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Designing an airport that looks like a tree does not make it green. The profession needs to watch its language, says Rob Fiehn in a piece to mark Earth Day
In a recent Negroni Talk, the researcher Sabrina Syed described greenwashing as “a performance” and that the people involved were peddling “a sugary eco fantasy”. Some of our best architects seem to be guilty of green spin and the whole industry should be extremely cautious of joining this merry dance. We’re seeing instances where practices are either complicit in or responsible for misleading language.
I’m not an architect and can’t pretend to understand all the issues surrounding material selection, policy changes and client demands. I am however in the communication business and I worry that a “fake it to make it” culture is building up around sustainable terminology.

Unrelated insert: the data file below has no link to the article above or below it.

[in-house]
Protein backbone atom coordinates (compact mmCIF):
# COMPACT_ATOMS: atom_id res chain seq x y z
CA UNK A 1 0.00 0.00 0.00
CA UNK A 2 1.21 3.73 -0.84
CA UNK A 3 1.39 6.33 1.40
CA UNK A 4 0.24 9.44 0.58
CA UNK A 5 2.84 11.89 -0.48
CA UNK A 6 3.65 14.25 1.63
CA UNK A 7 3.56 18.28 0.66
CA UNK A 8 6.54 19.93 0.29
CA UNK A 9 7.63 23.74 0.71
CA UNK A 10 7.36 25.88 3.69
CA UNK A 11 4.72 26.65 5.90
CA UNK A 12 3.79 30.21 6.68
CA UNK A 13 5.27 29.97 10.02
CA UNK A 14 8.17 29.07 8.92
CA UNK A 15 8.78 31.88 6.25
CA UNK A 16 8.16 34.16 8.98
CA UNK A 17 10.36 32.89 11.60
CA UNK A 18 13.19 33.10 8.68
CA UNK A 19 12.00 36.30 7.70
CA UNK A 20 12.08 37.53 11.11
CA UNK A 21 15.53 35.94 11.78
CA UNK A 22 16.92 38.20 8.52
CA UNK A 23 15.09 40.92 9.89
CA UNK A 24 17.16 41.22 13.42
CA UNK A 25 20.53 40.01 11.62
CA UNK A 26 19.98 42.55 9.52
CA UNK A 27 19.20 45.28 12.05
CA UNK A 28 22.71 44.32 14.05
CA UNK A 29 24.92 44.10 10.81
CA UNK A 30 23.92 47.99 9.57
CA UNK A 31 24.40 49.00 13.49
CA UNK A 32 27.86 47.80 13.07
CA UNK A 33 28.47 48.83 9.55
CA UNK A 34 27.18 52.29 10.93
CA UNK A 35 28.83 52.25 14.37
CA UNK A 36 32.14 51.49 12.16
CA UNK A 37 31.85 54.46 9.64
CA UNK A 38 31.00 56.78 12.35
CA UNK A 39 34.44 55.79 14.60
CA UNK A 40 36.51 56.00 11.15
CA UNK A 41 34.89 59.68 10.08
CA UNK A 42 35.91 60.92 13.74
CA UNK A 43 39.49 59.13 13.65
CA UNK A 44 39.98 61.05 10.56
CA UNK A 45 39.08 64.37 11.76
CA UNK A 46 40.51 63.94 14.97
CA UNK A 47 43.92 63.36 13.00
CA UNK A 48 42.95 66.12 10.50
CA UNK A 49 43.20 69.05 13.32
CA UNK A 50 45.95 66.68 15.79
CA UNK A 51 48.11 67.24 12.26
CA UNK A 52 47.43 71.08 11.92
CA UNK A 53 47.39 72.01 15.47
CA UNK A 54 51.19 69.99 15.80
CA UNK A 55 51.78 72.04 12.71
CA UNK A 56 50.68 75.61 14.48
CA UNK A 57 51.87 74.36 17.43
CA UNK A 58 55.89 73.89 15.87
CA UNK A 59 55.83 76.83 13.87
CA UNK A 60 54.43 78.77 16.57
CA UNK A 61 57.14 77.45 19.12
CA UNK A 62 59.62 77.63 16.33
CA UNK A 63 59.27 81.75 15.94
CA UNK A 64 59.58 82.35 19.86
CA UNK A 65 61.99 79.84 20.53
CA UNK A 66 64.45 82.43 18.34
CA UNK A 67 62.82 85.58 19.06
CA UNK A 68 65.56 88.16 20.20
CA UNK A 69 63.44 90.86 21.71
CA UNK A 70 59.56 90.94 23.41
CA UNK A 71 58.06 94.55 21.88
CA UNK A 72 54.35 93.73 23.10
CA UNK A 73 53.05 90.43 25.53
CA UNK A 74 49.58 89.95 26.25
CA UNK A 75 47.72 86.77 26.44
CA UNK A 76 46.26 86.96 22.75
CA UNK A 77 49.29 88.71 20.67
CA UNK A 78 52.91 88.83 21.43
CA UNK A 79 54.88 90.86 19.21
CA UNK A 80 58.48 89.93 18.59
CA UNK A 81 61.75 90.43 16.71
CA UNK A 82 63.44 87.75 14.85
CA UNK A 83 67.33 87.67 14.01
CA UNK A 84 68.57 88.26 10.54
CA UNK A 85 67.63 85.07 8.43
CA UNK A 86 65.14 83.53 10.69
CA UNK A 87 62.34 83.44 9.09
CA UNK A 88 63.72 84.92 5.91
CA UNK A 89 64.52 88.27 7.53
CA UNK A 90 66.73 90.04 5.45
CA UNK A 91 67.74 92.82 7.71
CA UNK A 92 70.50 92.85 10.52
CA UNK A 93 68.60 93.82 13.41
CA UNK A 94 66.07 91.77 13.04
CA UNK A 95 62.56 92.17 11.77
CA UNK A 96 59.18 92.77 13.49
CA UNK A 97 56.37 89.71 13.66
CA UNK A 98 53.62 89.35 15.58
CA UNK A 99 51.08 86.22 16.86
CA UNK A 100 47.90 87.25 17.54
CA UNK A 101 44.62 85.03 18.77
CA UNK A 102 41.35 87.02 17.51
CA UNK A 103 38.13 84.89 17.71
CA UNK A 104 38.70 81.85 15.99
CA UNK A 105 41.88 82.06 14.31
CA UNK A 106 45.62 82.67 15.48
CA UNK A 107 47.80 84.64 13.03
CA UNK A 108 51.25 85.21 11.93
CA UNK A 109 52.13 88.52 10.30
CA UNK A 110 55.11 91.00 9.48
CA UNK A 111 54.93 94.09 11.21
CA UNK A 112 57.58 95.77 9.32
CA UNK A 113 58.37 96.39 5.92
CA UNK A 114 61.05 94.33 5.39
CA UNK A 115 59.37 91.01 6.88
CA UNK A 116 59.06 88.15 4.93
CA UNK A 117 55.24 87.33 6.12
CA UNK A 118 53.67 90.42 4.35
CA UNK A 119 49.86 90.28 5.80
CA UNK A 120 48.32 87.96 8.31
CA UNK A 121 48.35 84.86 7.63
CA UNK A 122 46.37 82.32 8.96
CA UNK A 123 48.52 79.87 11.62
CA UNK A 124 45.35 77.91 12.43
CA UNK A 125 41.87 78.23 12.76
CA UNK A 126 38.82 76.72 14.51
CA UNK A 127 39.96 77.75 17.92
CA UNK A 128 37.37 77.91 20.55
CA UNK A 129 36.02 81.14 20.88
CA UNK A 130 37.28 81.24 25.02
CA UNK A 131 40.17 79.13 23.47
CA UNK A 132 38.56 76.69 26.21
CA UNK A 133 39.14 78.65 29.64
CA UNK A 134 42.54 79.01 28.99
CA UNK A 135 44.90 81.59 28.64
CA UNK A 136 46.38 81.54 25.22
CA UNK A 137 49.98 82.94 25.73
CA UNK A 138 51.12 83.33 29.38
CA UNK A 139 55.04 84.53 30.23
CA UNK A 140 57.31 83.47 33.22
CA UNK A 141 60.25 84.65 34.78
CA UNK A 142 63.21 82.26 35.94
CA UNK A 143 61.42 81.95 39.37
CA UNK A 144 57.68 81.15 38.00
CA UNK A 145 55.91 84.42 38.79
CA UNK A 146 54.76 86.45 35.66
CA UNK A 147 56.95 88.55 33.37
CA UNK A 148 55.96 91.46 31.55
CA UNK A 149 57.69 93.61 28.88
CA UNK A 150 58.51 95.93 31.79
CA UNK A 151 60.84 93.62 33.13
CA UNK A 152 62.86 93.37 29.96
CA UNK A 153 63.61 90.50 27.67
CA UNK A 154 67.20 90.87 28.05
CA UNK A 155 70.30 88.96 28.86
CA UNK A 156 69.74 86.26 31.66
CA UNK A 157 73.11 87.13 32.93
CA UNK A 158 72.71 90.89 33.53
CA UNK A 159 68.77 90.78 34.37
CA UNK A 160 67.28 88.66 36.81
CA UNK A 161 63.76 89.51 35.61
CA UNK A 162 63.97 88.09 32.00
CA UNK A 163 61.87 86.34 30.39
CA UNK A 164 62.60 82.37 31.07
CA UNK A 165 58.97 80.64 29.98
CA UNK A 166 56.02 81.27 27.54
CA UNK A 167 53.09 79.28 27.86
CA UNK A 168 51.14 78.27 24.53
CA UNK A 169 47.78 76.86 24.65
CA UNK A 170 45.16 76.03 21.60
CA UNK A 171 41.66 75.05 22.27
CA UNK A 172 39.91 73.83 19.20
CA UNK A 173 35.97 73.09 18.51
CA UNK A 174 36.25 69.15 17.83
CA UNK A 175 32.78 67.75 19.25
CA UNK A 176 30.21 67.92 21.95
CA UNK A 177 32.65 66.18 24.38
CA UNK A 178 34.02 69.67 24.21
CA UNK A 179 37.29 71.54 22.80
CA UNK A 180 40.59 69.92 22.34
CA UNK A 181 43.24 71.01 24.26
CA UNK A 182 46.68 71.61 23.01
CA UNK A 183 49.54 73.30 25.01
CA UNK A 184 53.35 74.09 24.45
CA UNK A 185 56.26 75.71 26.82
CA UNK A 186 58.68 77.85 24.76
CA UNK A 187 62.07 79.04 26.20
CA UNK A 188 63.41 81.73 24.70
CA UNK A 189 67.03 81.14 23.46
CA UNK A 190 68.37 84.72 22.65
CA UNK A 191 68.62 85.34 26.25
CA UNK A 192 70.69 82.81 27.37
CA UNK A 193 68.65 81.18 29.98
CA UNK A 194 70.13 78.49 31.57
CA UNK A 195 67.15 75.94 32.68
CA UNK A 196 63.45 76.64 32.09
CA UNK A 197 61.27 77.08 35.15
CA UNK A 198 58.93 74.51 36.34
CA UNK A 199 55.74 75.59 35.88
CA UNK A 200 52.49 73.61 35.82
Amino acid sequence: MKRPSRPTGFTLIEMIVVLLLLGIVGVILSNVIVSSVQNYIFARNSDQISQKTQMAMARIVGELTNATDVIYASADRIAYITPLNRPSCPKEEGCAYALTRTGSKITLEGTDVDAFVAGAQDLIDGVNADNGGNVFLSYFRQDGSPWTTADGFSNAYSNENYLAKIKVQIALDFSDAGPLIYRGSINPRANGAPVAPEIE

We’re all getting used to spotting the obvious greenwashing, with green walls or photovoltaics slapped on to the sides of buildings, but there is a more “green-adjacent” approach that is permeating the marketing materials of buildings and the processes that go into making them.
In my mind, a recent egregious example came from the unveiling of the new Grimshaw terminal in Shenzhen. Sure, the building looks well-designed and I applaud its strategy to target Leed Platinum environmental credentials but what’s with all the tree metaphors?
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